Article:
3 Drugged Driving ONDCP Action on Drugged Driving In 2007, the National Highway Traffic Safety Administration (NHTSA) found that one in eight weekend, nighttime drivers tested positive for illicit drugs. According to recent Fatal Accident Reporting System (FARS) data, one in three motor vehicle fatalities (33 percent) with known drug test results tested positive for drugs in Recognizing this growing problem, ONDCP is working to raise awareness of the dangers of drugged driving, provide increased training to law enforcement in identifying drugged drivers, and encourage states to consider Per Se laws to facilitate effective enforcement and prosecution of those who drive with drugs in their systems. State-Level Action: Enacting Per Se Standards for Impairment Although all 50 states have laws against drugged driving, law enforcement often lacks adequate tools to enforce and prosecute drugged driving. ONDCP encourages states to develop and implement Per Se standards for impairment that make it illegal to drive a vehicle after taking illegal drugs. This is the same standard used successfully for 12 million commercial drivers in the United States over the past two decades. Per Se standards have been adopted in 17 states. Pennsylvania has a Per Se standard for drugged driving. Under Pennsylvania law (Section 3802), an individual may not drive, operate, or be in actual physical control of the movement of a vehicle if: Any amount of a Schedule I, II, or III controlled substance or its metabolite is found in the individual s blood, and if the substance has not been medically prescribed for the individual; A person is under the influence of drugs to a degree which impairs his or her ability to drive safely or operate a vehicle; or The individual is under the influence of a solvent or noxious substance. Legal entitlement to use the controlled substance is not a defense. Source: A State-by-State Analysis of Laws Dealing With Driving Under the Influence of Drugs, by the Walsh Group for the National Highway Traffic Safety Administration, December National Anti-Drug Media Campaign ONDCP s National Youth Anti-Drug Media Campaign provides consistent and credible messages (including in Native American and Alaska Native communities) to young people about drug use and its consequences. Above the Influence, a major component of the Campaign, informs and inspires youth to reject illicit drugs and drinking via a mix of national and local advertising vehicles. The Campaign, in close partnership with local community-based, youth-serving organizations, also conducts teen-targeted Above the Influence activities to assist local groups with youth drug prevention work in their respective communities. 3 ONDCP Support for Community-Based Prevention

4 The Drug Free Communities (DFC) Program Recognizing that local problems require local solutions, Drug Free Communities (DFC) organizations mobilize communities to prevent youth drug use by creating local data-driven strategies to reduce drug use in the community. ONDCP works to foster the growth of new coalitions and support existing coalitions through the DFC grants. In FY 2011, the following Pennsylvania coalitions received grants from ONDCP: Bedford County Drug and Alcohol Prevention Partnership Building a Better Bensalem Together Center County Prevention Coalition Central Bucks Drug Free Project Chester Youth Collaborative Clearfield-Jefferson Drug Free Communities Coalition Coatesville Youth Initiative Collaborating For Youth Council Rock Coalition for Healthy Youth Drug Awareness Prevention Partnership Elizabethtown Area CTC Lower Makefield, Yardley, Falls and Tullytown (LYFT)- A Community of Promise Norristown Area Communities That Care For Youth Philadelphia Coalition for Drug-Free Coalitions (PCDFC) Tioga County Partnership for Community Health Upper Bucks Healthy Communities Healthy Youth Coalition Upper Marion Community Alliance for a Safer Tomorrow Washington Intervention Network (WIN) West Chester Area Communities that Care Source: Office of National Drug Control Policy ONDCP High Intensity Drug Trafficking Area (HIDTA) County Info The High Intensity Drug Trafficking Areas (HIDTA) program enhances and coordinates drug control efforts among local, state, and Federal law enforcement agencies. In designated HIDTA counties, the program provides agencies with coordination, equipment, technology, and additional resources to combat drug trafficking and its harmful consequences in critical regions of the United States. HIDTA Counties in Pennsylvania Philadelphia/Camden HIDTA: Chester, Delaware, and Philadelphia counties. Major initiatives and projects: State-wide Event Deconfliction via RISSafe: - In partnership with the Pennsylvania State Police and the Mid Atlantic-Great Lakes Organized Crime Law Enforcement Network (MAGLOCLEN), the HIDTA offers Event Deconfliction services to law enforcement agencies throughout the Commonwealth of Pennsylvania, 24 hours a day, 7 days a week. Domestic Highway Enforcement Project: - Aimed at drug smuggling corridors identified by the National Drug Intelligence Center and recent police interdictions, the project has effected hundreds of traffic stops leading to arrests for drug, money, and weapon smuggling, and other violations. HEADS-UP Prevention Program: - with support from ONDCP, this Philadelphia Police Department effort works with children of middle and high school age to heighten their awareness of the consequences of drug abuse and gangs with the use of multi-media presentation. Southwest Border Money Laundering Alliance data sharing: - As a result of a legal settlement between the State of Arizona and Western Union money services, an agreement was reached to share near-realtime information about currency transfers conducted through Western Union and affiliated companies. The Philadelphia/Camden HIDTA has partnered with the Arizona HIDTA to access this data, which should result in significant inroads in tracing the flow of illegal proceeds from drug sales in Pennsylvania to drug cartels operating in the Southwest border area. 4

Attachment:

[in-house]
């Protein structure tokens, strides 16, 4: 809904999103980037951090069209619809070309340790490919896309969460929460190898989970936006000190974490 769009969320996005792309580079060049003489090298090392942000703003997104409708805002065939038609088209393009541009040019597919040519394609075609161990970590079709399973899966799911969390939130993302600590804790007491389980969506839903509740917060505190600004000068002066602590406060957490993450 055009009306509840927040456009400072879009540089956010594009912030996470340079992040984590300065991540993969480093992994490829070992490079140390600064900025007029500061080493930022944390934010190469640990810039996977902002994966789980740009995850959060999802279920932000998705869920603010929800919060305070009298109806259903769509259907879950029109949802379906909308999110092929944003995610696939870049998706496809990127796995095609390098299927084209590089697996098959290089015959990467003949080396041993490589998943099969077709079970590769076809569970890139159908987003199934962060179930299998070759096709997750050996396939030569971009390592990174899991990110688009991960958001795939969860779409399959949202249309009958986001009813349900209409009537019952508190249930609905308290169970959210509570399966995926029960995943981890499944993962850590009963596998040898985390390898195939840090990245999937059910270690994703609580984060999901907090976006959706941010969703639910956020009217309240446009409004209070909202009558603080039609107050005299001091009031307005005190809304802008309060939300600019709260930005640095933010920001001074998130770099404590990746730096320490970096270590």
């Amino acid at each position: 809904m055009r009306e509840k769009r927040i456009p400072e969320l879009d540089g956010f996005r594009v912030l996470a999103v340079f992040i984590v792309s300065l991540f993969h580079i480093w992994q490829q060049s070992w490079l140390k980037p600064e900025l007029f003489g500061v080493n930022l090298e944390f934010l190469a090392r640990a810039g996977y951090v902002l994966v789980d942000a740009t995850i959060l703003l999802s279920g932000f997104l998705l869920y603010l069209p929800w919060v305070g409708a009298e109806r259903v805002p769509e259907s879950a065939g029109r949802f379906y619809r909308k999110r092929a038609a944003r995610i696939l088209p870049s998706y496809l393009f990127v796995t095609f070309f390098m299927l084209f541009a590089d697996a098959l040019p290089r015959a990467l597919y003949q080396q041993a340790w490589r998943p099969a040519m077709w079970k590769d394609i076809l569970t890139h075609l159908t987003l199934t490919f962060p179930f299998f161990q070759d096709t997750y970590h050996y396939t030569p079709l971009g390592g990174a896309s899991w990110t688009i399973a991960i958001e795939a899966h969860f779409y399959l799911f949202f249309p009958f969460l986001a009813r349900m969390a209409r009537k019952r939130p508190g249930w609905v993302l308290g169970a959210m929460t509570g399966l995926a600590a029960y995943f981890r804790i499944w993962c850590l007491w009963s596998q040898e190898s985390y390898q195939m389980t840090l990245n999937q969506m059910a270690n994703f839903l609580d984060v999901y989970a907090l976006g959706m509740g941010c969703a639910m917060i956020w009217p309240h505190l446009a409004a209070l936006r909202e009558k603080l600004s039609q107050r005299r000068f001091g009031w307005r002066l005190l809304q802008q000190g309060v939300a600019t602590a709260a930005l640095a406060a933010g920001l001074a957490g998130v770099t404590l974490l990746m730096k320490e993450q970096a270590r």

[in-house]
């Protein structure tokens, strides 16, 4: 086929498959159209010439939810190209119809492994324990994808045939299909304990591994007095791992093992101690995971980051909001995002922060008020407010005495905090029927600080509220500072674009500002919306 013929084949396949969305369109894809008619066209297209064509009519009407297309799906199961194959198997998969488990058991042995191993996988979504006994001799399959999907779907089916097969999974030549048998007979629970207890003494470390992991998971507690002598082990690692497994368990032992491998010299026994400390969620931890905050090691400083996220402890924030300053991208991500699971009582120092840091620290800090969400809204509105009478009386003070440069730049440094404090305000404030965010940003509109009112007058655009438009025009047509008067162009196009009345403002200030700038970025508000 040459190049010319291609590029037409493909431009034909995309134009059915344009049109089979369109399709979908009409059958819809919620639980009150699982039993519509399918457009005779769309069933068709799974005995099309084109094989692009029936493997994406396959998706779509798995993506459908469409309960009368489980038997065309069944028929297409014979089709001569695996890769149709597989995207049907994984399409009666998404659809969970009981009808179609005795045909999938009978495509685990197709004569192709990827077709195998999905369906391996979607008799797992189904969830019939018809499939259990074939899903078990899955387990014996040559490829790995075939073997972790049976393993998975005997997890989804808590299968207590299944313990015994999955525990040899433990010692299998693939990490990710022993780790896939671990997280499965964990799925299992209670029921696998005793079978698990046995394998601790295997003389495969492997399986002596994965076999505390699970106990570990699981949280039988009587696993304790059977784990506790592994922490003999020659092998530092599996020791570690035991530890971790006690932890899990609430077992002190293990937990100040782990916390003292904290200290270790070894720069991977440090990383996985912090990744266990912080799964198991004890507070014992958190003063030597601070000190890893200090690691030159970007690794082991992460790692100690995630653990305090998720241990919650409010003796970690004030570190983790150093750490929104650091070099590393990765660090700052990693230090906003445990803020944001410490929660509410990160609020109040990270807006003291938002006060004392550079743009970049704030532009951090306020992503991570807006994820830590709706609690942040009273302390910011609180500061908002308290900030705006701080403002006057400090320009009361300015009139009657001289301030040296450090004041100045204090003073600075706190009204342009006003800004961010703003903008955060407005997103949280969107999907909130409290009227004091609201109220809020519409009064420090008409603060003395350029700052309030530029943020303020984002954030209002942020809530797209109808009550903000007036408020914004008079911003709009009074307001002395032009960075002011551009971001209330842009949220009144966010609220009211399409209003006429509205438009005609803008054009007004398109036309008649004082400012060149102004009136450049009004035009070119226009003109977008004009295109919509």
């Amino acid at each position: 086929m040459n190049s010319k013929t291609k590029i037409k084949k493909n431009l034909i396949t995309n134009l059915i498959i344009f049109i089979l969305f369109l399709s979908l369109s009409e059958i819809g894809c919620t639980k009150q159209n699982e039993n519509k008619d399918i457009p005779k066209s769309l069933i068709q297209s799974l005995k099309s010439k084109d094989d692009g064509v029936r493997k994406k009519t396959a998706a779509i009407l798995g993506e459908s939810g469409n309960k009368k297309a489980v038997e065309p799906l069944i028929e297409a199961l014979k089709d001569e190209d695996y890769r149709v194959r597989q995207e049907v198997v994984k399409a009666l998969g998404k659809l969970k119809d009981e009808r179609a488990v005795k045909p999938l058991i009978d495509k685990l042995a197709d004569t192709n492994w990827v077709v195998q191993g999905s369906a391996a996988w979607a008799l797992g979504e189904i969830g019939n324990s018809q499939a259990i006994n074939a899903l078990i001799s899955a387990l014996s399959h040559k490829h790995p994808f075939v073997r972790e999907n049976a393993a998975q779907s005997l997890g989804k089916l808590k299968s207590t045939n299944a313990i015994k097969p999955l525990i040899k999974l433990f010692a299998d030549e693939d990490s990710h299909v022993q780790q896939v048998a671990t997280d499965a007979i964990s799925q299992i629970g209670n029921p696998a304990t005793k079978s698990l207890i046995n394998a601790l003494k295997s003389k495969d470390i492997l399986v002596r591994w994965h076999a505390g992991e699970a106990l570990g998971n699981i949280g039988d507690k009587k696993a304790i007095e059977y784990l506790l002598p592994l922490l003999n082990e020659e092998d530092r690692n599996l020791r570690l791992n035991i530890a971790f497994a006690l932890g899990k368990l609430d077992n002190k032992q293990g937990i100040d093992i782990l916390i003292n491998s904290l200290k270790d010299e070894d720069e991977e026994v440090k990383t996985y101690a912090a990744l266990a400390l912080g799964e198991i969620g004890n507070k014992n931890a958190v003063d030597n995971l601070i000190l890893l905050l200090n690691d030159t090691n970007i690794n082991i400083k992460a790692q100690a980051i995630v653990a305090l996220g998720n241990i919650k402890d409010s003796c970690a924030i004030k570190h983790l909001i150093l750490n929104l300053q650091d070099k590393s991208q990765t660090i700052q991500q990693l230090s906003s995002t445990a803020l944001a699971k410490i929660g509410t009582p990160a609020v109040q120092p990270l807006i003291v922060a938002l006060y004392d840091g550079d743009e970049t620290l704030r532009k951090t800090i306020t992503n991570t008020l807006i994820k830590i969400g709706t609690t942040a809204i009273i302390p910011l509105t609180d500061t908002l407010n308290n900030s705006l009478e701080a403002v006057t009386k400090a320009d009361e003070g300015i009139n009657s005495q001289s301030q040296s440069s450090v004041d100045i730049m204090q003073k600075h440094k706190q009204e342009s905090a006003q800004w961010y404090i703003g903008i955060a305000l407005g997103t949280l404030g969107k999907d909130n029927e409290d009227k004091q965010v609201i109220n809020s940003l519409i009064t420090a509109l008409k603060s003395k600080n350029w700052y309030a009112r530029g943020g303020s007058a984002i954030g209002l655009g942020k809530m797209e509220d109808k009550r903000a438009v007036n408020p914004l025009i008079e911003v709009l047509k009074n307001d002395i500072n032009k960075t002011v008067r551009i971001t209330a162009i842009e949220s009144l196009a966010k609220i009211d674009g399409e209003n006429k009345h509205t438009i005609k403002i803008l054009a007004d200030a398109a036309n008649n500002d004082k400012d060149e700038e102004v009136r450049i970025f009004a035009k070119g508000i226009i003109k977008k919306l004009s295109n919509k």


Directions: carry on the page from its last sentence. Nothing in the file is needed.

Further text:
5 Federal Grant Awards Available to Reduce Drug Use in the State of Pennsylvania The Federal Government awards competitive grants to help states in their efforts to reduce drug use and its harmful consequences. In FY 2010, direct support was provided to state and local governments, schools, and law enforcement organizations in your state for this purpose. Some Federal grant programs are dedicated to reducing drug use and its harmful consequences while others can be used for reducing drug use or for other purposes. In FY 2010, your State received support under the grant programs shown below. Federal Grant Awards 2010 Department of Education Safe and Drug-Free Schools and Communities_National Programs 2,889,129 Building State And Local Leadership Capacity for Preventing Youth Substance Use and Violence 162,166 Grants For School-Based Student Drug-Testing Programs 302,364 Safe Schools/Healthy Students Grants 2,424,599 Department of Health and Human Services Administration for Children and Families 16,989,992 Mentoring Children of Prisoners 3,907,672 Promoting Safe and Stable Families 13,082,320 Centers for Disease Control and Prevention 1,324,095 HIV Prevention Activities_Non-Governmental Organization Based 1,324,095 Health Resources and Services Administration 8,027,689 Healthy Start Initiative 8,027,689 Immediate Office of the Secretary of Health and Human Services 600,000 Family and Community Violence Prevention Program 600,000 National Institutes of Health 81,052,073 Discovery and Applied Research for Technological Innovations to Improve Human Health 16,668,957 Drug Abuse and Addiction Research Programs 64,383,116 Substance Abuse and Mental Health Services Administration 80,258,932 Block Grants for Prevention and Treatment of Substance Abuse 59,291,507 Projects for Assistance in Transition from Homelessness (PATH) 2,487,000 Substance Abuse and Mental Health Services_Projects of Regional and National Significance 15,863,224 Substance Abuse and Mental Health Services-Access to Recovery 2,617,201 Department of Housing and Urban Development Assistant Secretary for Community Planning and Development 8,359,764 Shelter Plus Care 8,359,764 Assistant Secretary for Housing--Federal Housing Commissioner 12,907,256 Shelter Plus Care 12,907,256 Department of Justice Office of Justice Programs 65,242,340 Community Capacity Development Office 785,000 Congressionally Recommended Awards 13,952,556 Criminal and Juvenile Justice and Mental Health Collaboration Program 277,451 Drug Court Discretionary Grant Program 1,199,480 Edward Byrne Memorial Justice Assistance Grant Program 17,889,830 Enforcing Underage Drinking Laws Program 356,400 Gang Resistance Education and Training 50,000 Juvenile Accountability Block Grants 1,473,100 Juvenile Mentoring Program 12,353,583 National Institute of Justice Research Evaluation and Development Project Grants 4,955,874 Recovery Act - Eward Byrne Memorial Justice Assistance Grant (JAG) Program 11,550 Regional Information Sharing Systems 6,612,560 Residential Substance Abuse Treatment for State Prisoners 906,178 Second Chance Act Prisoner Reentry Initiative 2,052,804 Tribal Youth Program 2,042,900 Youth Gang Prevention 323,074 Executive Office of the President Office of National Drug Control Policy 3,297,123 High Intensity Drug Trafficking Area Program 3,297,123 Substance Abuse and Mental Health Services Administration 2,280,650 Drug-Free Communities Support Program Grants 2,280,650 Grand Total 283,229,043 Note: Report as of 11/30/2010. FY 2009 includes additional grant awards under the Recovery Act. The Federal, State and Local Shares of Medicaid and the Federal Medicare Programs are not included above. File updated 06/07/